|• Mayor||Hermann Lorenz (Ind.)|
|• Total||5.50 km2 (2.12 sq mi)|
|Elevation||348 m (1,142 ft)|
|• Density||76/km2 (200/sq mi)|
|Time zone||CET/CEST (UTC+1/+2)|
Unzenberg is an Ortsgemeinde – a municipality belonging to a Verbandsgemeinde, a kind of collective municipality – in the Rhein-Hunsrück-Kreis (district) in Rhineland-Palatinate, Germany. It belongs to the Verbandsgemeinde of Kirchberg, whose seat is in the like-named town.
Unzenberg’s Ortsteile are Unzenberg, Göbenhausen and Tombach.
North of the village in Field 2, called “Auf dem Bitzen”, a Roman estate is believed to have once lain. Over a wide area, there have been many archaeological finds, such as one coin, bricks, roof tiles, potsherds of all sizes and thinly adorned vases of red and grey clay. Some of these finds are kept at the municipal centre and some are in private ownership. The coin is said to have been lost.
Today’s municipality of Unzenberg was formed out of three rural centres named Göbenhausen (7 farms), Tombach (3 farms) and Unzenberg (9 farms). In 1310, Unzenberg had its first documentary mention in a taxation register kept by Count Simon II of Sponheim.
The landholders and lords of the court were the Provosts of Ravengiersburg. Once the execution place had been set up on the Itzelbach Heights near Biebern, Unzenberg had to supply the blindfolds for the condemned prisoners.
Beginning in 1794, Unzenberg lay under French rule. In 1815 it was assigned to the Kingdom of Prussia at the Congress of Vienna. In the early 20th century, the railway station outside the village was built. Since 1946, it has been part of the then newly founded state of Rhineland-Palatinate.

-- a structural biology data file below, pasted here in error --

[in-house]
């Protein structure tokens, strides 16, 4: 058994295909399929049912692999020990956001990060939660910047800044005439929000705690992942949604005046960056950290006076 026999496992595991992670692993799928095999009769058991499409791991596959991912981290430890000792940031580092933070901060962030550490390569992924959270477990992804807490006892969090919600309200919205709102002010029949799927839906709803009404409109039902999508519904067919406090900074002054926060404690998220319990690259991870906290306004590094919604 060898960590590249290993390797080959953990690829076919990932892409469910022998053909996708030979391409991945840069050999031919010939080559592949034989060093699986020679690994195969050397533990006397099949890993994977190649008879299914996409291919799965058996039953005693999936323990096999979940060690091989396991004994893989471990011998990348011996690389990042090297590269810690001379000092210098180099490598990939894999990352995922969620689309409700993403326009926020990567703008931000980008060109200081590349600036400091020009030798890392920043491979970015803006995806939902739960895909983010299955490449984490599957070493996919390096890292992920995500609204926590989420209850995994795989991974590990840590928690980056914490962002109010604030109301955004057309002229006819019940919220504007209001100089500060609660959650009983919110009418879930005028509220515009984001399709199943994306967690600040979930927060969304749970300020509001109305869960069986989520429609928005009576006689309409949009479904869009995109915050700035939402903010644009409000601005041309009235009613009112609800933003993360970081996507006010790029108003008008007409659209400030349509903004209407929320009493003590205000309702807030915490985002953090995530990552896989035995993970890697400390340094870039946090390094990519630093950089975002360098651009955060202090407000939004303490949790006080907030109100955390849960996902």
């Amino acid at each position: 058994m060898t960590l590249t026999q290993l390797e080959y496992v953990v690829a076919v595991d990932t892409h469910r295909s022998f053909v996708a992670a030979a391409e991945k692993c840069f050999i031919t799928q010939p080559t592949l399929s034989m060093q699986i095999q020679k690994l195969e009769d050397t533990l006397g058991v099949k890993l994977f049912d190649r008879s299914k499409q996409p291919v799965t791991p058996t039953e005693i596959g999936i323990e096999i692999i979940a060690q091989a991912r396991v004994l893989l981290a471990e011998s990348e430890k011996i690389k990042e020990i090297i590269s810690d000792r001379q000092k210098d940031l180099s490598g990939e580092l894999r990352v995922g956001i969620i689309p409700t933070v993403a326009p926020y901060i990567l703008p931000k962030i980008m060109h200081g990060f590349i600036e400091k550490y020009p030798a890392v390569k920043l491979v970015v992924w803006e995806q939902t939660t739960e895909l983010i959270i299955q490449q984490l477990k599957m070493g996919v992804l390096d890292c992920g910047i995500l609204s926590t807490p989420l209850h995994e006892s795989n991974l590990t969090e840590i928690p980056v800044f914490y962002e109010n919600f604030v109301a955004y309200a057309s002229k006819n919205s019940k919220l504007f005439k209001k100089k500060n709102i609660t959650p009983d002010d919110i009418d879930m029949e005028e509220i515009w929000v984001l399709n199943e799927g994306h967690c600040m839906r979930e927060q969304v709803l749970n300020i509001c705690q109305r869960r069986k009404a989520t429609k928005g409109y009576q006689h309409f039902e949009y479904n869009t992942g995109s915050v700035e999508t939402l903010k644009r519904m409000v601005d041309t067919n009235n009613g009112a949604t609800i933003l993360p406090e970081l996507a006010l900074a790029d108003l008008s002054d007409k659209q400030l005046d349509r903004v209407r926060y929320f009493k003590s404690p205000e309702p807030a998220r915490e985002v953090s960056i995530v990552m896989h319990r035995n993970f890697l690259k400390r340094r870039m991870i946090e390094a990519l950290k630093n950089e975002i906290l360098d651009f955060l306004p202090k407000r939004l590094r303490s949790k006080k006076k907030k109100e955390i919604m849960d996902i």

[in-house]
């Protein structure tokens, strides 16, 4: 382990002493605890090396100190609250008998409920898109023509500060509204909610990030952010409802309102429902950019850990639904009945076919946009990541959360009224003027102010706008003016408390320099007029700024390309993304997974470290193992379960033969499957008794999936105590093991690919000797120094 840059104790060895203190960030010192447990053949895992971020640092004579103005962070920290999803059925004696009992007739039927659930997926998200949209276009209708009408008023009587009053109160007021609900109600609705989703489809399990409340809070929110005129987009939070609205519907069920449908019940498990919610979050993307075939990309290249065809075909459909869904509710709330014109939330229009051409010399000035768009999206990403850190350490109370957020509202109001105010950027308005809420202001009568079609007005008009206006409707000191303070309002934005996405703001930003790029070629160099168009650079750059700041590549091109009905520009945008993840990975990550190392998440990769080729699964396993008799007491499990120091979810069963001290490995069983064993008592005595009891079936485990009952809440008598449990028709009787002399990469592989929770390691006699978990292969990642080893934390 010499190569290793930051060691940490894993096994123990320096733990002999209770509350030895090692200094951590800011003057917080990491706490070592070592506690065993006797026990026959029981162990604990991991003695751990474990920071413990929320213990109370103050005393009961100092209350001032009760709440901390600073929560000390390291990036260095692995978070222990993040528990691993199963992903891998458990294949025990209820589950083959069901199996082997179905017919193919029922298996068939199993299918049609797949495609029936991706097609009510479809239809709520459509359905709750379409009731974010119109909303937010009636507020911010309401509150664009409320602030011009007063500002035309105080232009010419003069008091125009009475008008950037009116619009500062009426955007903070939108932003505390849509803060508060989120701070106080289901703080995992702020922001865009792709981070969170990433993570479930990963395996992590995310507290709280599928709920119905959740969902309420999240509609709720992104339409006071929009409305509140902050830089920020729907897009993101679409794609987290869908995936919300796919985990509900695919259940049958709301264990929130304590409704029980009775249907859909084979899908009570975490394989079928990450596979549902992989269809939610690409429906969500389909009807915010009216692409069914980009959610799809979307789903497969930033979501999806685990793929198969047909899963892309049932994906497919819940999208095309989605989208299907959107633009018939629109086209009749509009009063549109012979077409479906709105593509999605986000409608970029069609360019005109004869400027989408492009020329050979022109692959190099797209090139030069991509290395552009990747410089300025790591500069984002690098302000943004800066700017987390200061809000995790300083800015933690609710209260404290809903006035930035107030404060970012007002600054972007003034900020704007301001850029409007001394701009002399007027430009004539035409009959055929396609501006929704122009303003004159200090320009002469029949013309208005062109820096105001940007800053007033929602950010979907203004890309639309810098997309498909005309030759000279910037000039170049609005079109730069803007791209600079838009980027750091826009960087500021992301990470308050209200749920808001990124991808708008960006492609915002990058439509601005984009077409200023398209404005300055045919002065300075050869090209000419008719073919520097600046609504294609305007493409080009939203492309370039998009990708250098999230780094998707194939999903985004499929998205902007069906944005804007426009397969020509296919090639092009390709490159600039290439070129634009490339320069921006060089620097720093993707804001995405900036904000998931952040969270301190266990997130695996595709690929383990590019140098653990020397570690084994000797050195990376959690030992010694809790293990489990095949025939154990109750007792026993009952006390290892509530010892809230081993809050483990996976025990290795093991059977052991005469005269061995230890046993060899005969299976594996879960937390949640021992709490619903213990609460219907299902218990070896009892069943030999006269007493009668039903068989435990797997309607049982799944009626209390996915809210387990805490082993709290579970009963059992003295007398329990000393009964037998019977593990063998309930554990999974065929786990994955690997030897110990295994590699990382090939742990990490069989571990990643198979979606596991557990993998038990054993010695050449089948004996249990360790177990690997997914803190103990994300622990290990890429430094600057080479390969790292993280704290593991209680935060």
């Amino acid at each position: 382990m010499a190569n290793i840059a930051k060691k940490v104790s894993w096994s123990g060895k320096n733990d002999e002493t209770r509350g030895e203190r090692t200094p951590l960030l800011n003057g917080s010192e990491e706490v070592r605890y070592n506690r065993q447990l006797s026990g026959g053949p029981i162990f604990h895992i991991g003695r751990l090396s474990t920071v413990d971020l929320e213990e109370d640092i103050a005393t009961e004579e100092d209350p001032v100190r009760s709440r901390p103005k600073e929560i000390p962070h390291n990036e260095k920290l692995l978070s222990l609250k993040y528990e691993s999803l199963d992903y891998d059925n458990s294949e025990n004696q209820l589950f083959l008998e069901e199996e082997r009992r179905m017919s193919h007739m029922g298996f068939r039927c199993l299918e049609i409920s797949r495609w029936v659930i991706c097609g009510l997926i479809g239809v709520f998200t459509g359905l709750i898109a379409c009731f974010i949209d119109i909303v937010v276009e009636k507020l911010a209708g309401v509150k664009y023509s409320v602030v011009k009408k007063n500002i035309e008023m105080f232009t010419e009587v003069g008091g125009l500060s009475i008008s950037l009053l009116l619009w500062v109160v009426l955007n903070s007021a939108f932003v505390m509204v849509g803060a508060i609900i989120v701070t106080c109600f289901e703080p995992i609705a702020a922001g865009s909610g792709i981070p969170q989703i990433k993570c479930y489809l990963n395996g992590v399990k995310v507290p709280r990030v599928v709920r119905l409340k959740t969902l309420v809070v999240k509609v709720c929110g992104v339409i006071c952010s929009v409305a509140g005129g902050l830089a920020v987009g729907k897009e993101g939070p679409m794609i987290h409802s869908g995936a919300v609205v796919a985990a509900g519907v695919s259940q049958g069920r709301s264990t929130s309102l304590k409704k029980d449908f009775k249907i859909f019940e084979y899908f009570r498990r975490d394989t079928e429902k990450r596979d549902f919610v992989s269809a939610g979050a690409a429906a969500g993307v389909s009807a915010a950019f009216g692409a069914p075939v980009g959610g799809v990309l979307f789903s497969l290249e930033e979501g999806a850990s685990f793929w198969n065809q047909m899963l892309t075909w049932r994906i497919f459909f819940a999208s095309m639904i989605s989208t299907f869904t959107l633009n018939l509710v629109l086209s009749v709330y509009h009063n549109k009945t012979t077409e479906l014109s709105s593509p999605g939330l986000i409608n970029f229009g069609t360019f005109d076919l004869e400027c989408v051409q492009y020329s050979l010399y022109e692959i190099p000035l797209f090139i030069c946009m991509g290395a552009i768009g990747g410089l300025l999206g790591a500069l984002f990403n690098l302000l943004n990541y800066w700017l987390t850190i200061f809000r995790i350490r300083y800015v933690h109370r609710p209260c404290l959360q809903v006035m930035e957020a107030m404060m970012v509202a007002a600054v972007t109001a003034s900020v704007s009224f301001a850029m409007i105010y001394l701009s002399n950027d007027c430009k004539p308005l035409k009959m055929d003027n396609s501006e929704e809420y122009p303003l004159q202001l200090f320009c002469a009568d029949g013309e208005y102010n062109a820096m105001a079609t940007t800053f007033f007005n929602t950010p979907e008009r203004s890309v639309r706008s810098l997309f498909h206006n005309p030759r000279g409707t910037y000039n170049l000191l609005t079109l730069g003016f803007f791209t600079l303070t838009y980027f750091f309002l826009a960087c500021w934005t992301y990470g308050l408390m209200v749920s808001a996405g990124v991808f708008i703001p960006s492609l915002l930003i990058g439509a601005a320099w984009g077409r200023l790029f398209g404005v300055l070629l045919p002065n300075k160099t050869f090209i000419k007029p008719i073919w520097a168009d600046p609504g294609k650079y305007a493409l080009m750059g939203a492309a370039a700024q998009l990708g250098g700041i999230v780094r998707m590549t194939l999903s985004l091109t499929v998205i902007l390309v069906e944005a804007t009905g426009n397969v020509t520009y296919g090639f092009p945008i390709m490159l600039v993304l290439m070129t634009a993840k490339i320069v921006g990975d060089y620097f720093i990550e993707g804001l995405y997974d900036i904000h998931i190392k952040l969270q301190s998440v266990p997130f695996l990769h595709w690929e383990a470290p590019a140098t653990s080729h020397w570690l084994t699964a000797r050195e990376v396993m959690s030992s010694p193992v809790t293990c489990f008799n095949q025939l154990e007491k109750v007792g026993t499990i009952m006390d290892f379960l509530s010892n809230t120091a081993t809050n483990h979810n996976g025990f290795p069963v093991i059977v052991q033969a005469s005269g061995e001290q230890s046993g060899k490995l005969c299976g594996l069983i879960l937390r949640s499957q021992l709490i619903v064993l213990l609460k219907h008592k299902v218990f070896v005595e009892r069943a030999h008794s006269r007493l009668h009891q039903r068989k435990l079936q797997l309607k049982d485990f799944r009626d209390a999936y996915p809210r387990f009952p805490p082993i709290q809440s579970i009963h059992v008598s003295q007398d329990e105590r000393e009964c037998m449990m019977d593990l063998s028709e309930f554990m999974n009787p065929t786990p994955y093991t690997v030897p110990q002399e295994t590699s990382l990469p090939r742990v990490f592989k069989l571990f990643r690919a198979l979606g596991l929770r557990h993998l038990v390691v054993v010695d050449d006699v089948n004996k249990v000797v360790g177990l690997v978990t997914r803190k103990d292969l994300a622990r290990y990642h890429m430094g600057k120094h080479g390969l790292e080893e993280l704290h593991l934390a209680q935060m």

Unzenberg’s mayor is Hermann Lorenz, and his deputy is Dietmar Klein.
Coat of arms
The German blazon reads: Schild von eingebogener, erniedrigter schwarzer Spitze, darin silberne Glocke, gespalten; rechts in Gold eine schwarze verschlungene Augenbinde, links in Grün über einer schräglinken silbernen Wellenleiste ein silbernes Mühlrad.
The municipality’s arms might in English heraldic language be described thus: Tierced in mantle, dexter Or a blindfold bendwise sinister, the end in chief folded bendwise and the end thereof folded under sable, sinister vert a bend sinister wavy abased above which a waterwheel spoked of twelve all argent, and in base sable a bell of the fourth.
The tiercing symbolizes the three centres of Unzenberg, Göbenhausen and Tombach, which grew together to form today’s municipality. The charge on the dexter (armsbearer’s right, viewer’s left) side, the blindfold, refers to the mediaeval blood court at Itzelbach, for which the village had to supply the blindfolds. The bell refers to the village bell. The two charges on the sinister (armsbearer’s left, viewer’s right) side, the waterwheel and the wavy bend sinister, represent the six former gristmills in the area and the local brook, the Kauerbach, respectively.
Culture and sightseeing
- Brunnenstraße 6 – timber-frame Quereinhaus (a combination residential and commercial house divided for these two purposes down the middle, perpendicularly to the street), partly solid, 18th century, two barns; whole complex of buildings
- Kalkoferweg 4 – timber-frame house, latter half of the 19th century; whole complex of buildings with garden and barn
- At Raiffeisenstraße 1 – sandstone portal, marked 1749
- Ringstraße 2 – timber-frame house plastered, latter half of the 19th century; whole complex of buildings with barn
- Prussian milestone, south of the village on Bundesstraße 50, near the Kauerhof – basalt obelisk, first third of the 19th century
Economy and infrastructure
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- This article incorporates information from the German Wikipedia.